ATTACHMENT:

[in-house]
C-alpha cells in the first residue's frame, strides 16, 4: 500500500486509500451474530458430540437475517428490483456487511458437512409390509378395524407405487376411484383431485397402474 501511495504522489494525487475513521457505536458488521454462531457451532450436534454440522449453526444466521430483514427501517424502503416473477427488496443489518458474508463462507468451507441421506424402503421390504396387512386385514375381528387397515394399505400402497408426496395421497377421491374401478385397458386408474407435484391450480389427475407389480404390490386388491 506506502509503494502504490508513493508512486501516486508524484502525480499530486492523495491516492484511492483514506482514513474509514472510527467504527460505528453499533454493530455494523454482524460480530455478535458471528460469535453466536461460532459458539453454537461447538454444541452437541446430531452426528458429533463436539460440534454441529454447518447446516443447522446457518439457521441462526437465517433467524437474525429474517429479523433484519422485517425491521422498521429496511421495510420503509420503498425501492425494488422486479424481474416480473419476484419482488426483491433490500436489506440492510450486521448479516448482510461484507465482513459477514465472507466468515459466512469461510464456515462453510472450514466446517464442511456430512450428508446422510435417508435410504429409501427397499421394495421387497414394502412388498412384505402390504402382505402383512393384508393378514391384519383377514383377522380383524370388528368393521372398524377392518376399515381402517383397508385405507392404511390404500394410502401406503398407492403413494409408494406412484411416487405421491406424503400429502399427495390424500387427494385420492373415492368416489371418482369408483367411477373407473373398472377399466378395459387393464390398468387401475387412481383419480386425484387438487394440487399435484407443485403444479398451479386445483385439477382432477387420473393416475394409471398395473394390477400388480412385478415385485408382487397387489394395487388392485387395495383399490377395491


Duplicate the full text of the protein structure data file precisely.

[in-house]
C-alpha cells in the first residue's frame, strides 16, 4: 500500500486509500451474530458430540437475517428490483456487511458437512409390509378395524407405487376411484383431485397402474 501511495504522489494525487475513521457505536458488521454462531457451532450436534454440522449453526444466521430483514427501517424502503416473477427488496443489518458474508463462507468451507441421506424402503421390504396387512386385514375381528387397515394399505400402497408426496395421497377421491374401478385397458386408474407435484391450480389427475407389480404390490386388491 506506502509503494502504490508513493508512486501516486508524484502525480499530486492523495491516492484511492483514506482514513474509514472510527467504527460505528453499533454493530455494523454482524460480530455478535458471528460469535453466536461460532459458539453454537461447538454444541452437541446430531452426528458429533463436539460440534454441529454447518447446516443447522446457518439457521441462526437465517433467524437474525429474517429479523433484519422485517425491521422498521429496511421495510420503509420503498425501492425494488422486479424481474416480473419476484419482488426483491433490500436489506440492510450486521448479516448482510461484507465482513459477514465472507466468515459466512469461510464456515462453510472450514466446517464442511456430512450428508446422510435417508435410504429409501427397499421394495421387497414394502412388498412384505402390504402382505402383512393384508393378514391384519383377514383377522380383524370388528368393521372398524377392518376399515381402517383397508385405507392404511390404500394410502401406503398407492403413494409408494406412484411416487405421491406424503400429502399427495390424500387427494385420492373415492368416489371418482369408483367411477373407473373398472377399466378395459387393464390398468387401475387412481383419480386425484387438487394440487399435484407443485403444479398451479386445483385439477382432477387420473393416475394409471398395473394390477400388480412385478415385485408382487397387489394395487388392485387395495383399490377395491